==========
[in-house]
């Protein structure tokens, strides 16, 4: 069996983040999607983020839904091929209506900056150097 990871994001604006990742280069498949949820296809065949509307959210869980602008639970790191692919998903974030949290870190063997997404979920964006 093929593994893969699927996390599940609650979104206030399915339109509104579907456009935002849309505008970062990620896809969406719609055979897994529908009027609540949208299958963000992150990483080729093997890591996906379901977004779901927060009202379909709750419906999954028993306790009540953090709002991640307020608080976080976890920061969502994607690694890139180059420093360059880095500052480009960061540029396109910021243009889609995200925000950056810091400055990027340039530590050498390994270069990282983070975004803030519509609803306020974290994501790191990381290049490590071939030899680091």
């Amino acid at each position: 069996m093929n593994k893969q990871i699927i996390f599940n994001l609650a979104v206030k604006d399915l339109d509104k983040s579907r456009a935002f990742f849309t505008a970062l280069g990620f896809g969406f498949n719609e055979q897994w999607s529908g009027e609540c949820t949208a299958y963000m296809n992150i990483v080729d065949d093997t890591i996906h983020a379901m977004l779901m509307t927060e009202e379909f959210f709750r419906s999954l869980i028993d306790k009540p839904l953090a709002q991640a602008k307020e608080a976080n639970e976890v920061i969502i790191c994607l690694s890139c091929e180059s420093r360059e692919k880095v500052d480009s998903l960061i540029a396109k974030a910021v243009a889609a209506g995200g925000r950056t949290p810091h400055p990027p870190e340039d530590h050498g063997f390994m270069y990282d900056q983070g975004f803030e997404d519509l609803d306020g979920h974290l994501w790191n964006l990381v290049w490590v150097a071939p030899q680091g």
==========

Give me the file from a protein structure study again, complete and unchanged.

[in-house]
């Protein structure tokens, strides 16, 4: 069996983040999607983020839904091929209506900056150097 990871994001604006990742280069498949949820296809065949509307959210869980602008639970790191692919998903974030949290870190063997997404979920964006 093929593994893969699927996390599940609650979104206030399915339109509104579907456009935002849309505008970062990620896809969406719609055979897994529908009027609540949208299958963000992150990483080729093997890591996906379901977004779901927060009202379909709750419906999954028993306790009540953090709002991640307020608080976080976890920061969502994607690694890139180059420093360059880095500052480009960061540029396109910021243009889609995200925000950056810091400055990027340039530590050498390994270069990282983070975004803030519509609803306020974290994501790191990381290049490590071939030899680091």
């Amino acid at each position: 069996m093929n593994k893969q990871i699927i996390f599940n994001l609650a979104v206030k604006d399915l339109d509104k983040s579907r456009a935002f990742f849309t505008a970062l280069g990620f896809g969406f498949n719609e055979q897994w999607s529908g009027e609540c949820t949208a299958y963000m296809n992150i990483v080729d065949d093997t890591i996906h983020a379901m977004l779901m509307t927060e009202e379909f959210f709750r419906s999954l869980i028993d306790k009540p839904l953090a709002q991640a602008k307020e608080a976080n639970e976890v920061i969502i790191c994607l690694s890139c091929e180059s420093r360059e692919k880095v500052d480009s998903l960061i540029a396109k974030a910021v243009a889609a209506g995200g925000r950056t949290p810091h400055p990027p870190e340039d530590h050498g063997f390994m270069y990282d900056q983070g975004f803030e997404d519509l609803d306020g979920h974290l994501w790191n964006l990381v290049w490590v150097a071939p030899q680091g």